Wednesday, May 02, 2007


"The ruler, the capitalist, and the priest rested that afternoon in the shadow of an ash tree whose leaves shined brightly in the mountain canyon.
The capitalist, visibly agitated, mashed a red booklet into pulp with his hands, and said between sighs:
"I've lost everything: my fields, my cattle, my mills, my factories; everything is under the power of the ragged bums."
The ruler, trembling with rage, said:
"This is the end. Nobody respects authority anymore."
And the priest raised his eyes to the sky and said remorsefully:
"Damned reason! It has killed faith!"
The three estimable persons thought, and thought, and thought...The previous night had seen fifty revolutionaries storm into the village, and the working people who lived there had welcomed them with open arms; and while the revolutionaries were searching for the ruler, the capitalist, and the priest to demand of them a strict account of their acts, they had fled to the canyon seeking refuge.
"Our domination of the masses has ended," said the ruler and the capitalist in a single voice.
The priest smiled and said, in an assured tone:
"Don't worry yourselves. It's certain that faith has lost ground, but I can assure you that, through the means of religion, we can recuperate everything that we've lost. At first glance, it appears that the ideas contained in this damned booklet have triumphed in the village, and they will certainly triumph if we do nothing. I don't deny that these evil ideas enjoy a certain sympathy among the common people; but others repudiate them, above all they repudiate those that attack religion, and it is among these that we can foment a reactionary movement. Fortunately, we three could escape, because if we'd have perished at the hands of the revolutionaries, the old institutions would have died with us."
The capitalist and the ruler felt as if a great weight had been lifted off their backs. The eyes of the capitalist flashed, burning with greed. How? How could it be possible for him to return to enjoying the possession of his fields, cattle, mills, and factories? Had it all been nothing but a cruel nightmare? Could he return to having all of the people of the region under his power, thanks to the good offices of religion? And, rising to his feet, he shook his fist in the direction of the village, whose country houses shined brilliantly white beneath the sun.
The ruler, emotionally, said with conviction:
"I have always believed that religion is the firmest support for authority. Religion teaches that God is the primary boss, and that we rulers are his lieutenants on Earth. Religion condemns rebellion because it holds that the rulers are above the people by the will of God. Long live religion!"
Fired up by his own words, the ruler snatched from the hands of the capitalist the red booklet, tearing it to shreds and throwing the scraps in the direction of the village, as a challenge to the noble insurrectionary workers.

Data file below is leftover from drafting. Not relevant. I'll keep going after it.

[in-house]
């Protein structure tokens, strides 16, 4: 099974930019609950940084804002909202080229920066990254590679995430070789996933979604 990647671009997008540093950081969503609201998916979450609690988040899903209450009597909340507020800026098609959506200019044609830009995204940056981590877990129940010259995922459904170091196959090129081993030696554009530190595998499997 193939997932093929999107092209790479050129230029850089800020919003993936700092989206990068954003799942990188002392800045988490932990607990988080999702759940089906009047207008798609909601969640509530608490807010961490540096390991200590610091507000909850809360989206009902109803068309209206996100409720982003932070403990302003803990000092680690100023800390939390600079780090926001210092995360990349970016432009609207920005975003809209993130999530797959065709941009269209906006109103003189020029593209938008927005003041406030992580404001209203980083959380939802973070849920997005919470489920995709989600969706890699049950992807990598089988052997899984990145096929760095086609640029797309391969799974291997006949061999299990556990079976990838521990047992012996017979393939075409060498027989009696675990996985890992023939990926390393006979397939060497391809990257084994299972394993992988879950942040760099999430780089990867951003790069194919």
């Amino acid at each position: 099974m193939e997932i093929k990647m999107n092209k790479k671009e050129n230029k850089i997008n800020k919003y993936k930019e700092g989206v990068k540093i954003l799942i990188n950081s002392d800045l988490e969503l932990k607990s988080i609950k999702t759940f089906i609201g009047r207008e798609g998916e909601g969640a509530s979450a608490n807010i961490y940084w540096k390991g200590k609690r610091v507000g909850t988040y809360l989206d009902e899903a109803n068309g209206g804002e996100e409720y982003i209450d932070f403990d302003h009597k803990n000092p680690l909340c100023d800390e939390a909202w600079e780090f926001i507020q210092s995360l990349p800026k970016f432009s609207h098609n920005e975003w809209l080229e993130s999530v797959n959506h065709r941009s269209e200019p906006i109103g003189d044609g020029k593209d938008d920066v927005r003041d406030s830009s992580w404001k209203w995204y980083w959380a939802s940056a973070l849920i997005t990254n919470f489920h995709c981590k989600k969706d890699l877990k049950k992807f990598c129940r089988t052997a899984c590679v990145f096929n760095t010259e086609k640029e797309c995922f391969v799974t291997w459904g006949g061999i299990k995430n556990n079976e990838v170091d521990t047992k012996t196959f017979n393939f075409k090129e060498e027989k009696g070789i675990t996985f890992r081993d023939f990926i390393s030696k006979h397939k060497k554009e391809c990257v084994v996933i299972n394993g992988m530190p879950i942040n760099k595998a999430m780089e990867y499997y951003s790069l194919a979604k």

"Dogs!" he cried. "Recieve this along with my spit!"
The scraps of paper flew happily away, blown by the wind, like big toy butterflies. They were the Partido Liberal Mexicano manifesto of September 23, 1911.
The first shadows of night began to fall in the valley, and in the twilight one could see waving, above one small house in the village, a red flag bearing in white letters this inscription: "Land and Liberty." The ruler, the capitalist, and the priest screamed, waving their fists at the village:
"Nest of vipers! We'll soon crush you!"
The final rays of the sun still shone in the west as it set; the frogs began their custormary serenade, free, happy, ignorant or the miseries that men suffer. In the ash tree, a pair of songbirds sang their song of free love, free of judges, priests, law clerks. The peaceful beauty of the hour invited the human heart to manifest all of its tortures, and for those sentiments to materialize in a work of art.
Making even the rocks shake, a formidable cry rolled up the canyon: "Who is there?"
The ruler, the capitalist, and the cleric trembled, anticipating their end. Night had finally laid all of the rays from the sun to rest; the songbirds grew quiet; the frogs fell silent; a gust of wind agitated frighteningly the branches of the ash tree; and in the darkness, frightfully, returned the ominous cry: "Who is there?"
The three estimable persons remembered in a single second their crimes: they had enjoyed all the good things of life at the cost of the suffering of the humble; they had maintained humanity in ignorance and misery in order to satisfy their appetites.
The sound of energetic footsteps grew louder: they were those of the soldiers of the people, of the soldiers of the social revolution. A round of gunfire left rolling in the dust, without life, the representatives of the hydra with three heads: Authority, Capital, Clergy."

-Ricardo Flores Magon, Regeneracion, November 13, 1915.


gregra&gar said...